Quoting from Martin Makary, MD and Monica Gandhi, MD in MedPageToday:
Gandhi: my favorite paper had natural immunities which I will tout to the ends of the Earth because I just couldn’t believe how well done it was — it was this Science paper that was just published in November — because it had the longest data.
This was Jennifer Dan and colleagues from UCSD, and showing that if you follow these 888 people with COVID-19 with a wide range of severity of illness, some hospitalized, some asymptomatic and mild infection, that you get profoundly robust antibodies, expected, memory B cells that don’t even seem to have a half-life. [In other words, they do not reduce in number over the 8 months of measurement–Nass]
They just keep on going at the same level, so they’re estimating it could be lifelong memory B cells, and then memory T cells that are so high that they emulate the half-life of what happens after a yellow fever vaccination with memory T cells. The yellow fever vaccination is once in a lifetime…[So the T cells probably last a lifetime–Nass]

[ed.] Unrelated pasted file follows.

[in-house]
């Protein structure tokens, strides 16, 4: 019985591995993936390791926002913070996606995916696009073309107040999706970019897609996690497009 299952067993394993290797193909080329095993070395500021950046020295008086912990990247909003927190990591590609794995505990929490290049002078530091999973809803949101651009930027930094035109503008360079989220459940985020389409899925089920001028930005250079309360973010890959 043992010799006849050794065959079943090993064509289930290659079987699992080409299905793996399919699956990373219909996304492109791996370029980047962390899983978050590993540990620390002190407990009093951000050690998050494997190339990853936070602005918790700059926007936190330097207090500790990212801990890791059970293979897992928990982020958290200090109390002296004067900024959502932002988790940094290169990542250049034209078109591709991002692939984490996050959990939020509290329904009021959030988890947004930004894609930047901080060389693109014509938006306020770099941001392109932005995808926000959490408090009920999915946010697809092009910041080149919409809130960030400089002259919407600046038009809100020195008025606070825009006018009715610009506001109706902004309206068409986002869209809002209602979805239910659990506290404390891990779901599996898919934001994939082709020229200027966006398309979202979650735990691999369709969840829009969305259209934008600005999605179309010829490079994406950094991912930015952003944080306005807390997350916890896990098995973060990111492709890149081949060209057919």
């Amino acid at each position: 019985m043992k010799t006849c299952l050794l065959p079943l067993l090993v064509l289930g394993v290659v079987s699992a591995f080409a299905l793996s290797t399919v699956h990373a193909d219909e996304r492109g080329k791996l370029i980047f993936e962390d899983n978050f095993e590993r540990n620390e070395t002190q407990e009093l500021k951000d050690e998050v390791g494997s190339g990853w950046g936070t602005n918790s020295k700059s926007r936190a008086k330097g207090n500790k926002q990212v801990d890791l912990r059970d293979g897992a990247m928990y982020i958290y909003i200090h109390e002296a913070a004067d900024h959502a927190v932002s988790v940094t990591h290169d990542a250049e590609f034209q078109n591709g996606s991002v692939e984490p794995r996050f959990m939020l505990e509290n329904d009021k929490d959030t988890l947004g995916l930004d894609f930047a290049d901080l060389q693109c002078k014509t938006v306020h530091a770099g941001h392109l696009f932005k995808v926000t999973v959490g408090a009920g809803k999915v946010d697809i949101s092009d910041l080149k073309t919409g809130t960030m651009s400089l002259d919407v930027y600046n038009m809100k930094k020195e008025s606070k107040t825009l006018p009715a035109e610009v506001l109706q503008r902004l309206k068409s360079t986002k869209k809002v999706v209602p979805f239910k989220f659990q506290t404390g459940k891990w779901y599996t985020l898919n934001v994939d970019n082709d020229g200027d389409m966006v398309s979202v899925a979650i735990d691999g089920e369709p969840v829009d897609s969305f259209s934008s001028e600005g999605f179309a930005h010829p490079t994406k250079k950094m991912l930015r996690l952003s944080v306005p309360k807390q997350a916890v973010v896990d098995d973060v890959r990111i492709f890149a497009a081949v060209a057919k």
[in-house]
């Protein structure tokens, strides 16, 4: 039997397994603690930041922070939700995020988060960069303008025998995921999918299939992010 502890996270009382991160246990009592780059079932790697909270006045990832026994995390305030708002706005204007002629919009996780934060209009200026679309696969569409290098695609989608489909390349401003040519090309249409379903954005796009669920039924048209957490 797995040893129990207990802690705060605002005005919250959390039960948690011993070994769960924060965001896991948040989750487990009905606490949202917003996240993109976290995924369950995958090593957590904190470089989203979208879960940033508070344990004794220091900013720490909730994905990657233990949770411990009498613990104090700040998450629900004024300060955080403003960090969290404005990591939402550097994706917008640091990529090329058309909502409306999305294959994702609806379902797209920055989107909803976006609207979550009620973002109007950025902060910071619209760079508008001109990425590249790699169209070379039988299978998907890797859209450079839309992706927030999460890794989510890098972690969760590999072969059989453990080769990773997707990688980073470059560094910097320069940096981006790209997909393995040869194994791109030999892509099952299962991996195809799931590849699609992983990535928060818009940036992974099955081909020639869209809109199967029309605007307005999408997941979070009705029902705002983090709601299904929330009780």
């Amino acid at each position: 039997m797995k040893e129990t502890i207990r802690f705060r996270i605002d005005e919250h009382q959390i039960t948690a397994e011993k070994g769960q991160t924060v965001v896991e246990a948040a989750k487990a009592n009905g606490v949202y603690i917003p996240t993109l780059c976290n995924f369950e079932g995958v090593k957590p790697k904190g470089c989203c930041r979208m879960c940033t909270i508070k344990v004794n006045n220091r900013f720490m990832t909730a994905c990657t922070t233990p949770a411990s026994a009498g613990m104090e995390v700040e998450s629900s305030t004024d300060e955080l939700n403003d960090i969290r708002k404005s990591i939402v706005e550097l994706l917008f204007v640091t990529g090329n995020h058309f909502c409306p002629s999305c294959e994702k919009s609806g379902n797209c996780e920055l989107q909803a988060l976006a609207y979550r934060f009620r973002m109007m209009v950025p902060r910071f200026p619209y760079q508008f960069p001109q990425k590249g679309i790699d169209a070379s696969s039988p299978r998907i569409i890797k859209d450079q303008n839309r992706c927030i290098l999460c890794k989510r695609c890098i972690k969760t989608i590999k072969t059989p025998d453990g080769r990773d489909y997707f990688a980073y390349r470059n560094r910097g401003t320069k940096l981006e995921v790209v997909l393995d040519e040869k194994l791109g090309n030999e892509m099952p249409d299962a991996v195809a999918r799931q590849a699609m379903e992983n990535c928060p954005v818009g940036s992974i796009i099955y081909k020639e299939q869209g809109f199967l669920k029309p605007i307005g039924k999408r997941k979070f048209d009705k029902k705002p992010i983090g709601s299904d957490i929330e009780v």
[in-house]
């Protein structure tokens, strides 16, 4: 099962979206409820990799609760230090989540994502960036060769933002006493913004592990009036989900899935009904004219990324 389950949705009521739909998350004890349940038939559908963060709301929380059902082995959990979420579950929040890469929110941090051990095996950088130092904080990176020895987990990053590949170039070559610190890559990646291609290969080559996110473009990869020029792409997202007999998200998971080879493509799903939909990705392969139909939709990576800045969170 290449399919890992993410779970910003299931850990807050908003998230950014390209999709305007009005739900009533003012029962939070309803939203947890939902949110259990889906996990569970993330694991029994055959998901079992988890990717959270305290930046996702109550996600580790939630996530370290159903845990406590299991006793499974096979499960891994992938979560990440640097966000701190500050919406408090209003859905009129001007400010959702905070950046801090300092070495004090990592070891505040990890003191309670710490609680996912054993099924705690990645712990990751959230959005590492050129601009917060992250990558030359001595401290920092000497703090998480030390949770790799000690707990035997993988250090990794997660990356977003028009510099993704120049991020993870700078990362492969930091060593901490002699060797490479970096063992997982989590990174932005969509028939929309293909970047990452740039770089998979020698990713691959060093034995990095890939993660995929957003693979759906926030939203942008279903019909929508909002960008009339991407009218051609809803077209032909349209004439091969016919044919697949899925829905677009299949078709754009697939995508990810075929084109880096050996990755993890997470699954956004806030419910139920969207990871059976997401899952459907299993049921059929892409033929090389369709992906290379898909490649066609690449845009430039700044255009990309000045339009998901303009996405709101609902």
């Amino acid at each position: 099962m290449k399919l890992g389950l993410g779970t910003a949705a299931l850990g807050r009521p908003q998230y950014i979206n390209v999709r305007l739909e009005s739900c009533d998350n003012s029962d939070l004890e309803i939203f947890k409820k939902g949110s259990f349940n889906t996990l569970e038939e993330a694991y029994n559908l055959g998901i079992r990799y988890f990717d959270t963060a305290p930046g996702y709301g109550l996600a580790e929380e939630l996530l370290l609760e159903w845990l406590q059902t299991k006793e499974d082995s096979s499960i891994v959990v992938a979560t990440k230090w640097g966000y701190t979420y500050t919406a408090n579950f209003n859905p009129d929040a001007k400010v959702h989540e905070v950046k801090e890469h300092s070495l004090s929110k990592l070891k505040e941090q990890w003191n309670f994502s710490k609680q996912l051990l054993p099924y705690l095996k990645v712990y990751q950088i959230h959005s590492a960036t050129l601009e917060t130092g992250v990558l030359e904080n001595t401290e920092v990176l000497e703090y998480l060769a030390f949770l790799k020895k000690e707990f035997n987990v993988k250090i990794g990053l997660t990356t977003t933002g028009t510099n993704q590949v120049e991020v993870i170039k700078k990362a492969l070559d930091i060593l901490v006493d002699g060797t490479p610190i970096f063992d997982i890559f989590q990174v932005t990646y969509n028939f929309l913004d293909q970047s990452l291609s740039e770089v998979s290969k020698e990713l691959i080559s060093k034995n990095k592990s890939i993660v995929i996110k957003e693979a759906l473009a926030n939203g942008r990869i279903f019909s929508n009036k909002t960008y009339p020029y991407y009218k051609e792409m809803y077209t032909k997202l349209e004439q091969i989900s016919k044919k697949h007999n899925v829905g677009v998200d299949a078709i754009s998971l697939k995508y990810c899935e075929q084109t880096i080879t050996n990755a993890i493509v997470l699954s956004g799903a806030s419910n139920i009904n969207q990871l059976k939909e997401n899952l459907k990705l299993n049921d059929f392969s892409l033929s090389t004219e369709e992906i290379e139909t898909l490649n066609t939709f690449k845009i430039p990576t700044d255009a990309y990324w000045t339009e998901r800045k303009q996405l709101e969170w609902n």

Then this recent data that’s gotten a lot of attention, the Science paper, would suggest you could wait 8 months. It actually could, by the half-life extrapolations, it’s suggesting you could wait many years [before immunity would wane–Nass]. But at least if we want to be very strict about it, the Science paper went out to 8 months and you have profoundly strong immunity at 8 months after natural infection, very strong from all arms of the immune system, so you could at least wait 8 months.
If people have had it for sure, they’ve been confirmed to have the positive COVID test or the antibodies, they should step aside in the vaccine line in order for us to save the most number of lives.
Gandhi: They should step aside.
So the CDC could say, very well grounded in excellent data, that you should wait 8 months. Just let everyone else get it [the vaccine] first and then you can wait at least 8 months. They could very well say that on strong scientific data and it would help because people are estimating that at least 14% of the U.S. population and up to 20%… Paul Offit said maybe 20% of the U.S. population has had natural COVID-19 infection, which is not surprising. We’ve been the epicenter of the pandemic. [CDC estimated that 16% of the population had had Covid in December–Nass.]